| I expect to pass through this world but once. Any good therefore that I can do, or any kindness that I can show to any fellow creature, let me do it now. Let me not defer or neglect it, for I shall not pass this way again.|
Author unknown. General proof lies with Stephen Grellet as author. Not found in his writings. Same idea found in The Spectator. (Addison.) No. I. Vol. I. March 1. 1710. Canon Jepson positively claimed it for Emerson. Attributed to Edward Courtenay, due to the resemblance of the Earls epitaph. See Literary World, March 15, 1905. Also to Carlyle, Miss A. B. Hageman, Rowland Hill, Marcus Aurelius.
|If you will do some deed before you die,|
Remember not this caravan of death,
But have belief that every little breath
Will stay with you for an eternity.
| Spesso è da forte,|
Più che il morire, il vivere.
Ofttimes the test of courage becomes rather to live than to die.
AlfieriOreste. IV. 2.
|I know not if the dark or bright|
Shall be my lot;
If that wherein my hopes delight
Be best or not.
Henry M. AlfordLifes Answer.
| Every mans life is a fairy-tale written by Gods fingers.|
Hans Christian AndersenPreface to Works.
|And by a prudent flight and cunning save|
A life which valour could not, from the grave.
A better buckler I can soon regain,
But who can get another life again?
ArchilochusSee Plutarchs Morals. Vol. I. Essay on the Laws, etc., of the Lacedemonians.
| There is a cropping-time in the races of men, as in the fruits of the field; and sometimes, if the stock be good, there springs up for a time a succession of splendid men; and then comes a period of barrenness.|
AristotleRhetoric. II. 15. Par. III. Quoted by Bishop Fraser. Sermon. Feb. 9, 1879.
|We are the voices of the wandering wind,|
Which moan for rest and rest can never find;
Lo! as the wind is so is mortal life,
A moan, a sigh, a sob, a storm, a strife.
Edwin ArnoldLight of Asia.
|Life, which all creatures love and strive to keep|
Wonderful, dear and pleasant unto each,
Even to the meanest; yea, a boon to all
Where pity is, for pity makes the world
Soft to the weak and noble for the strong.
Edwin ArnoldLight of Asia.
|With aching hands and bleeding feet|
We dig and heap, lay stone on stone;
We bear the burden and the heat
Of the long day, and wish twere done.
Not till the hours of light return
All we have built do we discern.
Matthew ArnoldMorality. St. 2.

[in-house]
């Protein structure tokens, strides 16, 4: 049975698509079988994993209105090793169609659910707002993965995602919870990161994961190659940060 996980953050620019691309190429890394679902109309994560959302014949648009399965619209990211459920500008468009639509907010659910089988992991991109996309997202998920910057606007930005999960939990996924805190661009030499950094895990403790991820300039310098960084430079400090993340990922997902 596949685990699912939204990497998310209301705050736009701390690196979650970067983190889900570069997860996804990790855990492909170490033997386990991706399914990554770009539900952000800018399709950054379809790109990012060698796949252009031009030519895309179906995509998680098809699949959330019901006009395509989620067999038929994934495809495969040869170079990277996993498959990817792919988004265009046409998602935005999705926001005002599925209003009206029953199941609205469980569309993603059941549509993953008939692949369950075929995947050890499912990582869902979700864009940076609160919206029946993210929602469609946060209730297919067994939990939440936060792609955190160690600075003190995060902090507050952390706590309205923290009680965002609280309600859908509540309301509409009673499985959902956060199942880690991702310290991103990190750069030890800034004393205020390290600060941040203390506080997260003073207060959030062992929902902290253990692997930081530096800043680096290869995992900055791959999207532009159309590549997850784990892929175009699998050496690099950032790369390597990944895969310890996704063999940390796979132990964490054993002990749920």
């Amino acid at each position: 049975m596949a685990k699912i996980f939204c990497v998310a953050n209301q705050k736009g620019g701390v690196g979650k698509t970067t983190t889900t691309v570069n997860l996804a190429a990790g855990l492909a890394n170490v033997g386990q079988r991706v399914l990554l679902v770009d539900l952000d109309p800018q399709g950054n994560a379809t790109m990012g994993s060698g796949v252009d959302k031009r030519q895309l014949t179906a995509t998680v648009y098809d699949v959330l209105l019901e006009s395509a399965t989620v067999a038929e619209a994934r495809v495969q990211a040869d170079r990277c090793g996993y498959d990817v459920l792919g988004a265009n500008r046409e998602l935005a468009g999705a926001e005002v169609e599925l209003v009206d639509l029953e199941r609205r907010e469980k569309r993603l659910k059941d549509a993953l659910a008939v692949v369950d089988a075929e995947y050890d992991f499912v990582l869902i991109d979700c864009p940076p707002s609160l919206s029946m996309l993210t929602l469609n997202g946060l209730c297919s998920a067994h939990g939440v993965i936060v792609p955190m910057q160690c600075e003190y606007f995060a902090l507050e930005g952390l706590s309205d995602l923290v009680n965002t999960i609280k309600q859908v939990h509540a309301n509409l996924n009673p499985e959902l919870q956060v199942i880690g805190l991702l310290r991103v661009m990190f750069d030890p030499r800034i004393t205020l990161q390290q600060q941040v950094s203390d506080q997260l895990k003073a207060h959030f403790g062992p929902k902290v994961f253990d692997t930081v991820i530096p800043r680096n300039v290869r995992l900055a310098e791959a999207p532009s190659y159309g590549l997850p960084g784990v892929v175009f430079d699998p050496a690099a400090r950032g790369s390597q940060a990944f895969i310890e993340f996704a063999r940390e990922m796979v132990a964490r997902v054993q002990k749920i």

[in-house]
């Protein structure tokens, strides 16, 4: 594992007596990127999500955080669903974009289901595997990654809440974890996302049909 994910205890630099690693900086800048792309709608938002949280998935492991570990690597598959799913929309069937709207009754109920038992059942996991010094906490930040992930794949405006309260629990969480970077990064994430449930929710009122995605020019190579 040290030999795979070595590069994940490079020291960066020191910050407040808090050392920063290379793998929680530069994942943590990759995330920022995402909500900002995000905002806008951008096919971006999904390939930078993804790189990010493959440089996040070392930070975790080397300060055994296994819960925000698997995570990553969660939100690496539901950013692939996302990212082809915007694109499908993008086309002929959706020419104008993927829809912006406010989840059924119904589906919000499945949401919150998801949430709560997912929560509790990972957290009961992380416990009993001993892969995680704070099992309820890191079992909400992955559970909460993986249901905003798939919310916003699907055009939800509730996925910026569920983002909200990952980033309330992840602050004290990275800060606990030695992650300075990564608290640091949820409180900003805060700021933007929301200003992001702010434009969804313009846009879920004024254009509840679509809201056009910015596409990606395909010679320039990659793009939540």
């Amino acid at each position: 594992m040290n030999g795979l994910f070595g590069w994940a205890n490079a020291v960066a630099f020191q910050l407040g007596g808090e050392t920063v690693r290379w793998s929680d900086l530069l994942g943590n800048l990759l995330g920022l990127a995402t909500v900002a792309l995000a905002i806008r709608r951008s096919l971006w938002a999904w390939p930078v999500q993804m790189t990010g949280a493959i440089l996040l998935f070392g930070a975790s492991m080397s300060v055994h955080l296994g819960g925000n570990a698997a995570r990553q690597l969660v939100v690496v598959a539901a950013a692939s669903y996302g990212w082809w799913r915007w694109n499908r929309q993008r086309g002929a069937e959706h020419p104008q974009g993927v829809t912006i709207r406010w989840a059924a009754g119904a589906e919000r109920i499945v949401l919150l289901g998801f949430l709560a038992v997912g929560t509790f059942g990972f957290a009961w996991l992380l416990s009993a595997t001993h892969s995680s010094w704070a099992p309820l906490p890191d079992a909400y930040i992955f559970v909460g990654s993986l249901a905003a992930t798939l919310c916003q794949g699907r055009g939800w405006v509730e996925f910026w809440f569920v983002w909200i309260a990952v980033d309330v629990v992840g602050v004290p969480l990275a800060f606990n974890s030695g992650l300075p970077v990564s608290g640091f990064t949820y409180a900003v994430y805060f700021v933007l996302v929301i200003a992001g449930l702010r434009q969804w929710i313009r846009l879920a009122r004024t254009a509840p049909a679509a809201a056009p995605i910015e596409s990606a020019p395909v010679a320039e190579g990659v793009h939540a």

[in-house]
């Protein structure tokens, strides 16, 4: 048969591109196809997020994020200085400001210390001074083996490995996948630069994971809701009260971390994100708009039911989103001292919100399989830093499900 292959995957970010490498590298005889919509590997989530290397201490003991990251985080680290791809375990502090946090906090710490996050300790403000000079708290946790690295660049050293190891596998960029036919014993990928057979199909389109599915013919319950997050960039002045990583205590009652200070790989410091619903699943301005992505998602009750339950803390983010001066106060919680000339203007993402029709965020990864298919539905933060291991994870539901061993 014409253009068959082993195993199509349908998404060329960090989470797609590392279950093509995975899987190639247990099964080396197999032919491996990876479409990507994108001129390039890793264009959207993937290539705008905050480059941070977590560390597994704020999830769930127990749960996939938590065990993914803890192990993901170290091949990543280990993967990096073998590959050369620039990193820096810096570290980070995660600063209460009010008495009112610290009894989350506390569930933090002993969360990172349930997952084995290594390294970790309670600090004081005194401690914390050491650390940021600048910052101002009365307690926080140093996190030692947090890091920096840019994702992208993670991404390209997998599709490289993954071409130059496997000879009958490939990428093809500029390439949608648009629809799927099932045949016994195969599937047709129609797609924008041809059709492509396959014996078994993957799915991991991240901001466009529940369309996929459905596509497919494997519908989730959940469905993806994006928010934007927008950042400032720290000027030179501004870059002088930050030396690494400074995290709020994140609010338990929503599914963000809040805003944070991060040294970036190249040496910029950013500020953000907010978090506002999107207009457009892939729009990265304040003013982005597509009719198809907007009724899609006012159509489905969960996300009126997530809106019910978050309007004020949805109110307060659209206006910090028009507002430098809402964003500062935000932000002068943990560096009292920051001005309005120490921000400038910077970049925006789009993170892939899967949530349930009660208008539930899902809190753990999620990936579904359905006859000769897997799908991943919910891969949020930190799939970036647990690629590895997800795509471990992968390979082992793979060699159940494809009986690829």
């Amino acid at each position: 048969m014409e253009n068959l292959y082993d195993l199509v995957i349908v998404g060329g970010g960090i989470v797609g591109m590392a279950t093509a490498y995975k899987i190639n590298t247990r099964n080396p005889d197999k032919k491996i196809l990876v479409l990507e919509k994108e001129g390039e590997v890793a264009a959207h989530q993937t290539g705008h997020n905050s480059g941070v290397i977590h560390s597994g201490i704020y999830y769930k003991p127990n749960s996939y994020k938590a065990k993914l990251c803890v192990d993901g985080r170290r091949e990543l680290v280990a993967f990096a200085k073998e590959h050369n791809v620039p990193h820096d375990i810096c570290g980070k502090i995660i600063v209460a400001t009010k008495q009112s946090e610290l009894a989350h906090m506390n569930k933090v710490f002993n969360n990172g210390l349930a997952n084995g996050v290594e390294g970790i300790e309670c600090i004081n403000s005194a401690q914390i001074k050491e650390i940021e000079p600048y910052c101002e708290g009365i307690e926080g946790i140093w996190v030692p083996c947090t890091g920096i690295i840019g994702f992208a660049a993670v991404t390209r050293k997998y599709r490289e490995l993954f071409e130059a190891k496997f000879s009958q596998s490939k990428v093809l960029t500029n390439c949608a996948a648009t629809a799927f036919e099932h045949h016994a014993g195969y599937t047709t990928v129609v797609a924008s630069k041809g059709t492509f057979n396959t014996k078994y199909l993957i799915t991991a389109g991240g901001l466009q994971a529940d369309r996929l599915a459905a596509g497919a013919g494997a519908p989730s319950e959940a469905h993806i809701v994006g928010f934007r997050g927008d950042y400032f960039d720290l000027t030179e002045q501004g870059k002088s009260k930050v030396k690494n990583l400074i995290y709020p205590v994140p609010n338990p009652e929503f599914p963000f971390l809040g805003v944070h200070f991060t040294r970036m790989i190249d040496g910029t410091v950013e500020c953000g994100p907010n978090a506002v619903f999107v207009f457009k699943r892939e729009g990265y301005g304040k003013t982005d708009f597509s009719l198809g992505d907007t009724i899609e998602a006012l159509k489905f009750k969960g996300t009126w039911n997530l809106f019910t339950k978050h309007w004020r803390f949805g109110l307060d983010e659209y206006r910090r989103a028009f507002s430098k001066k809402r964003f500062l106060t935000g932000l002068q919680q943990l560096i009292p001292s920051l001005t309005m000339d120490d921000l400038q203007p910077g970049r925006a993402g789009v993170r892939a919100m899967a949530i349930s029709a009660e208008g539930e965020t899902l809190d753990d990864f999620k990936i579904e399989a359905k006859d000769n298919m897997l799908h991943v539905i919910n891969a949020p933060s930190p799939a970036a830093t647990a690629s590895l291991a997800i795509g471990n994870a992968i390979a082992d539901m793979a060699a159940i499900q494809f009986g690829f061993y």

|Saw life steadily and saw it whole.|
Matthew ArnoldSonnet to a Friend. (Said of Sophocles.)
|This strange disease of modern life,|
With its sick hurry, its divided aims.
Matthew ArnoldScholar-Gypsy. St. 21.
| They live that they may eat, but he himself [Socrates] eats that he may live.|
Athenæus. IV. 15. See Aulus Gellius. XVIII. 2. 8.
| As a mortal, thou must nourish each of two forebodingsthat tomorrows sunlight will be the last that thou shalt see; and that for fifty years thou wilt live out thy life in ample wealth.|
|I would live to study, and not study to live.|
BaconMemorial of Access. From a Letter to King James I. See Birchs ed. of BaconLetters, Speeches, etc. P. 321. (Ed. 1763).
|The Worlds a bubble, and the Life of Man less than a span:|
In his conception wretched, from the womb so to the tomb;
Curst from his cradle, and brought up to years with cares and fears.
Who then to frail mortality shall trust,
But limns the water, or but writes in dust.
BaconLife. Preface to the Translation of Certain Psalms.
|We live in deeds, not years: in thoughts, not breaths;|
In feelings, not in figures on a dial.
We should count time by heart-throbs. He most lives
Who thinks most, feels the noblest, acts the best.
BaileyFestus. Sc. A Country Town.
|It matters not how long we live, but how.|
BaileyFestus. Sc. Wood and Water.
|Life hath more awe than death.|
BaileyFestus. Sc. Wood and Water.
|I live for those who love me,|
For those who know me true;
For the heaven so blue above me,
And the good that I can do.
George Linnæus BanksMy Aim. In Daisies of the Grass. P. 21. (Ed. 1865).
| Life! weve been long together|
Through pleasant and through cloudy weather:
Tis hard to part when friends are dear:
Perhaps twill cost a sigh, a tear;
Then steal away, give little warning,
Choose thine own time,
Say not Good-night,but in some brighter clime
Bid me Good-morning.
Anna Letitia BarbauldLife.
|Life is a long lesson in humility.|
BarrieLittle Minister. Ch. III.
|Loin des sépultures célebres|
Vers un cimitière isolé
Mon cur, comme un tambour voilé
Va battant des marches funèbres.